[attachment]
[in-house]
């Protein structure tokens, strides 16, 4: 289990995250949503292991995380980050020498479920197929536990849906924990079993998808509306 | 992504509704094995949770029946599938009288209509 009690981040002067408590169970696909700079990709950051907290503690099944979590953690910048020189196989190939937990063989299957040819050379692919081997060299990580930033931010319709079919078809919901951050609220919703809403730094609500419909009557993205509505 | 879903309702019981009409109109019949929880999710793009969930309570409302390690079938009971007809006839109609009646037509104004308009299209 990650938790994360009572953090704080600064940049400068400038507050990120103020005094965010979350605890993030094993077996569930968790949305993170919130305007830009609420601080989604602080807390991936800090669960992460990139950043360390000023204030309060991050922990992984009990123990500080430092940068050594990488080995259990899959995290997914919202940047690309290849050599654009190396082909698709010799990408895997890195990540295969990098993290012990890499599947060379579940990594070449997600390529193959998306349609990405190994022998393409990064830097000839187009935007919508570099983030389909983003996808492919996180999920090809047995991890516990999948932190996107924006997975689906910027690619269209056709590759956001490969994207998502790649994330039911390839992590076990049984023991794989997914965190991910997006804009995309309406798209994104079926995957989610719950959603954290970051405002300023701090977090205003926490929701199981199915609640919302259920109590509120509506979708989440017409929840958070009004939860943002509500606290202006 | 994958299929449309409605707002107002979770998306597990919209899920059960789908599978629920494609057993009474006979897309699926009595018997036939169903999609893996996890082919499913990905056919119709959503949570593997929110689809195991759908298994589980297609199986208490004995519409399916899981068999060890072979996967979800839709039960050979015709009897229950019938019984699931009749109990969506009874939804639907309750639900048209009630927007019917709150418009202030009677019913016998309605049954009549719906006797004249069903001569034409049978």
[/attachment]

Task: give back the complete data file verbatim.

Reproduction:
[in-house]
């Protein structure tokens, strides 16, 4: 289990995250949503292991995380980050020498479920197929536990849906924990079993998808509306 | 992504509704094995949770029946599938009288209509 009690981040002067408590169970696909700079990709950051907290503690099944979590953690910048020189196989190939937990063989299957040819050379692919081997060299990580930033931010319709079919078809919901951050609220919703809403730094609500419909009557993205509505 | 879903309702019981009409109109019949929880999710793009969930309570409302390690079938009971007809006839109609009646037509104004308009299209 990650938790994360009572953090704080600064940049400068400038507050990120103020005094965010979350605890993030094993077996569930968790949305993170919130305007830009609420601080989604602080807390991936800090669960992460990139950043360390000023204030309060991050922990992984009990123990500080430092940068050594990488080995259990899959995290997914919202940047690309290849050599654009190396082909698709010799990408895997890195990540295969990098993290012990890499599947060379579940990594070449997600390529193959998306349609990405190994022998393409990064830097000839187009935007919508570099983030389909983003996808492919996180999920090809047995991890516990999948932190996107924006997975689906910027690619269209056709590759956001490969994207998502790649994330039911390839992590076990049984023991794989997914965190991910997006804009995309309406798209994104079926995957989610719950959603954290970051405002300023701090977090205003926490929701199981199915609640919302259920109590509120509506979708989440017409929840958070009004939860943002509500606290202006 | 994958299929449309409605707002107002979770998306597990919209899920059960789908599978629920494609057993009474006979897309699926009595018997036939169903999609893996996890082919499913990905056919119709959503949570593997929110689809195991759908298994589980297609199986208490004995519409399916899981068999060890072979996967979800839709039960050979015709009897229950019938019984699931009749109990969506009874939804639907309750639900048209009630927007019917709150418009202030009677019913016998309605049954009549719906006797004249069903001569034409049978």